Planning the build
Why build an extension?
Initial design sketches
On-line Building Regs
Meeting planners
 Meeting building control
 Planning the foundations
 Planning the floor slab
 Marking out the footings
 Damp proof course issues
 Possible drainage problems?

 Construction of the walls
 Proposed roof structure
Windows diary
 Window challenges
 Initial window plans
 Making the casements
 Making the frame
 Designing leaded lights
 Making leaded lights
 Assembling the window
 The little window

 The door frame
Demolition diary
 The demolition starts!
 The demolition continues
 Still more demolition

Foundations diary
 Foundation issues
 Drain issues
 Digging the foundations
 Rethinking foundations!
 Pouring the foundations

Floor slab diary
 Rethinking the slab!
 Floor vent extensions
 Preparing the slab #1
 Preparing the slab #2
 Pouring the slab

Walls diary
 Preparing to build walls
 Build up to the DPC
 Build the walls #1
 Build the walls #2
 The gas men cometh
 Build the walls #3
 Finishing the walls
Roof diary
 Roof structure build
 Tiling the roof
 Finishing the roof
 Finishing the gables
 Roof insulation

 Floor screed
 Shower room
 Shower room floors
 Shower room walls
 Utility room
 Utility room walls
 Utility room floor
 Finishing the windows

Project finished!
 Final inspection
 The certificate
 Final thoughts

 Twelve months on!
 Material costs
Sister sites
 House re-roof project
 Home gas usage data

 Stop paint flaking
 DIY secondary glazing


Meeting with the building control department

No matter whether you require planning permission or not for your build, you will definitely need to follow building regulation laws.

You do this by letting your local council building control department of your intentions. You will need to pay for this involvement which includes a number of site visits at various stages of the build.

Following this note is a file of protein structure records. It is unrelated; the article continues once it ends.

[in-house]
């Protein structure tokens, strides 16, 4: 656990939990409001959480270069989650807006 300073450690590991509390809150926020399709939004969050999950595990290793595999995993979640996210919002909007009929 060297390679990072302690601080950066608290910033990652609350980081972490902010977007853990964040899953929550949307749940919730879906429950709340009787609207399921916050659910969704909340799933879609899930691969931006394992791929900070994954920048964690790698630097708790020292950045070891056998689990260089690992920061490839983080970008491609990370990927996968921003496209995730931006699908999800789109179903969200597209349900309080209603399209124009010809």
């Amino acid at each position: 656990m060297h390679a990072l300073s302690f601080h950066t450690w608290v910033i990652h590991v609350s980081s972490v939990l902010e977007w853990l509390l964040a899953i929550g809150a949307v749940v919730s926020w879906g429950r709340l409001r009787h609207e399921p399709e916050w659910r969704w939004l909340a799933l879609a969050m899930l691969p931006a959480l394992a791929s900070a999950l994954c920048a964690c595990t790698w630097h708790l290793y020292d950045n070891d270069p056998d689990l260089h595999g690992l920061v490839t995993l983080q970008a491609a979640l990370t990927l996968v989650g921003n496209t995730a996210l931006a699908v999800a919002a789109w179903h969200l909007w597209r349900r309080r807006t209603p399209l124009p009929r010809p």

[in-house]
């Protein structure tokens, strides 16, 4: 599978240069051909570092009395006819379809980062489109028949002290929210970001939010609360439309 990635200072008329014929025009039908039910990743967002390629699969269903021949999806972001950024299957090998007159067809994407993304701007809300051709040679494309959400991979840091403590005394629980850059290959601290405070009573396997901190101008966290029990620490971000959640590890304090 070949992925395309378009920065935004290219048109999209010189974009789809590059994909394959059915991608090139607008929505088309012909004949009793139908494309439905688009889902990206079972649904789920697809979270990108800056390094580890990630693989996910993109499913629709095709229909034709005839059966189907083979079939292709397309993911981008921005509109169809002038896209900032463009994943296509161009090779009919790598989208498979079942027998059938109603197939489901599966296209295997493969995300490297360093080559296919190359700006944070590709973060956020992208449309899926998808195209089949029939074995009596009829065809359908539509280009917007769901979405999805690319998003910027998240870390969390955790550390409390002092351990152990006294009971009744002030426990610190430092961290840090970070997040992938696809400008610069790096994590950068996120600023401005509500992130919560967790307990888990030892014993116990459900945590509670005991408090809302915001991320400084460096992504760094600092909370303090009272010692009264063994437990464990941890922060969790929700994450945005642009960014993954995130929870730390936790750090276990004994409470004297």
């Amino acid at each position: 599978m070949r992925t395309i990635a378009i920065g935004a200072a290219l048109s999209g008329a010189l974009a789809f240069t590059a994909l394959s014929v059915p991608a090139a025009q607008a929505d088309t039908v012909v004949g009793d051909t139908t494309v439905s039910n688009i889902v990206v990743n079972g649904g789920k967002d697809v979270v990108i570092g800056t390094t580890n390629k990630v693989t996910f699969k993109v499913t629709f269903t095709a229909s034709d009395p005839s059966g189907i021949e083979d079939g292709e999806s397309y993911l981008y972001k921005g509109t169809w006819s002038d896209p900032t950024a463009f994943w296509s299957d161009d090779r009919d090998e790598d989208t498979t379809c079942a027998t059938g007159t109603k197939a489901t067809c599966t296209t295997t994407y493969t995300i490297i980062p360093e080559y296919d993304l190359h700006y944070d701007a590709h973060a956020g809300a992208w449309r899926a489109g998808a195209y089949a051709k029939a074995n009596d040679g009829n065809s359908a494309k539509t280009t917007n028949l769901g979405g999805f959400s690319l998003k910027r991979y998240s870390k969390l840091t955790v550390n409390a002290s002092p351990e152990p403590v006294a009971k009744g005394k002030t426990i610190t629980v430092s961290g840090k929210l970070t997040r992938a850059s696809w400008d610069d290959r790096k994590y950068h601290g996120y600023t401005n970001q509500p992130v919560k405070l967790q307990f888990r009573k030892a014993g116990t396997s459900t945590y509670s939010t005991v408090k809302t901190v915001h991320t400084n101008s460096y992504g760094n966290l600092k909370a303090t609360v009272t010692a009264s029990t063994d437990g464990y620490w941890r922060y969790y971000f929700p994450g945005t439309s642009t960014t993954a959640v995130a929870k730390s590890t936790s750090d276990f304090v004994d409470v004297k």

As with the planning department, you should go and visit your local building control department and take them through your plans. They will tell you how much you have to pay (based on the size of your build) and answer any questions you might have about the build - size of foundations etc.

Building Regulations Approval.

This is not the same as planning permission, but is the control of building works for fire resistance, structural stability, ventilation, thermal insulation and drainage.

As different regulations apply, you may need a separate permission from the Council before you can start work. Building Regulations Approval is not normally required for some single storey extensions under 30 square meters such as conservatories (provided they have a fully glazed or translucent roof and have certain glazed panels of laminated or toughened safety glass), or car ports which are open on at least two sides.

One of their best pieces of advice is: It’s always a good idea to talk to your neighbours about your proposal before starting work.

Details of how much you will need to pay are obtainable from your local council but some of my local council's explanatory notes can be seen by clicking on the picture above and précised below.

FEES are payable as follows:
  • If you submit Full Plans yu will pay a plan fee at the time of submission to cover the costs of approving or rejecting them.
  • With Full Plans submissions, for most types of work, an inspection fee covering all necessary site visits will be payable following the first inspection.
  • If you submit a Building Notice, the appropriate Building Notice fee is payable at the time of submission and covers all necessary checks and site visits. The Building Notice fee is equivalent to the relevant plan fee and inspection fee combined.

Table 1: Fees for small domestic buildings, e.g. certain new houses and flats. These apply where the total internal floor area of each home, excludin9 any garage or carport does not exceed 30m2.

Table 2: Where work involves more than one domestic extension, the total internal floor areas of all storeys of all the extensions shown on the application should be added together to determine the relevant fee. If the extensions exceed 60m2, then Schedule 3 applies.

Table 3: Applicable to all other building work not covered by Tables 1 or 2. The 'total estimated cost’ means an estimate we accept as being of a reasonable cost that would be charged by a person in business to carry out the work shown or described in the application. This excludes VAT and any professional fees paid to an architect, engineer or surveyor, etc. It also excludes land acquisition costs.